The Catawba River begins in the foothills of North Carolina and flows for more than 200 miles through the Piedmont of North Carolina. Beginning in 1904, a series of hydroelectric dams were constructed to harness the power of the river to provide electricity for the region. The 30-mile stretch of the Catawba River between Wylie Hydro and the upper end of Fishing Creek Lake is now the longest portion of the Catawba River that remains undammed.
Much of the land bordering this portion of the Catawba River remains wooded and natural. While access to the river has improved and will continue to do so, there are still many sections of the river that are remote and difficult to access. This characteristic makes the South Carolina Catawba River a haven for wildlife of all sorts.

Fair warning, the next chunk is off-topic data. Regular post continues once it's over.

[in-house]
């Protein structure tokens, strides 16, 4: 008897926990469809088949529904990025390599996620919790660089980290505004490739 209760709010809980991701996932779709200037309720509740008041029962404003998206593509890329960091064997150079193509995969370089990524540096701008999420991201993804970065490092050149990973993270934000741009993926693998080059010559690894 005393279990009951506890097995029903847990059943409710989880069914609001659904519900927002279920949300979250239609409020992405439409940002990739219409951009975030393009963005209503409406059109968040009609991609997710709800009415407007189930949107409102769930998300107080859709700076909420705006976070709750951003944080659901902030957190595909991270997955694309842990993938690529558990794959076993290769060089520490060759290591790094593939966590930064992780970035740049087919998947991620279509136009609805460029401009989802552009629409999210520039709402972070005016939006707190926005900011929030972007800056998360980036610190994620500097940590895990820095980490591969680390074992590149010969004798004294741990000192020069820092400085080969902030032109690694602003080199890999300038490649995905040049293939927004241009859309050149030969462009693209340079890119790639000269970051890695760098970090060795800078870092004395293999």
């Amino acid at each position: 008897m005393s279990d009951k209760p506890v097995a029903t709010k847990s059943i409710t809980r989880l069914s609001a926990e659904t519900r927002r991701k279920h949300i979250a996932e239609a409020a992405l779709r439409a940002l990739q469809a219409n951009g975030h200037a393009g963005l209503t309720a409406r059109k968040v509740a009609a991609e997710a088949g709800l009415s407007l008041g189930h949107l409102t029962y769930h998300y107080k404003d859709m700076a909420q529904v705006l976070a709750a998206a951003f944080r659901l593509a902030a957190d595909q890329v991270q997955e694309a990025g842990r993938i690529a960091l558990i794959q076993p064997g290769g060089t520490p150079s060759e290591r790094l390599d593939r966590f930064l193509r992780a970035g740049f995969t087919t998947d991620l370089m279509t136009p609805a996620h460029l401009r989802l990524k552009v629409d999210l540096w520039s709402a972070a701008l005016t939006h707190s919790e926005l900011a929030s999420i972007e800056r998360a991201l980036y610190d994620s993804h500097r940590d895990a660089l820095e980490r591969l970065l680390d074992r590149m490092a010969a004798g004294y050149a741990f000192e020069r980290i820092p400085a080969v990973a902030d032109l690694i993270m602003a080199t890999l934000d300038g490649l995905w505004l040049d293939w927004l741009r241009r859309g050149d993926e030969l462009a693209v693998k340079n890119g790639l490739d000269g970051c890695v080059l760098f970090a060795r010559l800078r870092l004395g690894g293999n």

In addition to being rich in wildlife, the South Carolina Catawba River is also rich in history. The river has provided for the people of the Catawba River Valley for more than 12,000 years. Beginning with the ancestors of the modern-day Catawba Indian Nation, through the first European explorers and early settlers, to those who continue to flock to the region today because of the quality of life, all have left their mark on the river. This canoe trail brochure provides a glimpse into this history. Boaters should note that only those access points identified in this trail map brochure are public. Other access points that you may see from the river are privately owned.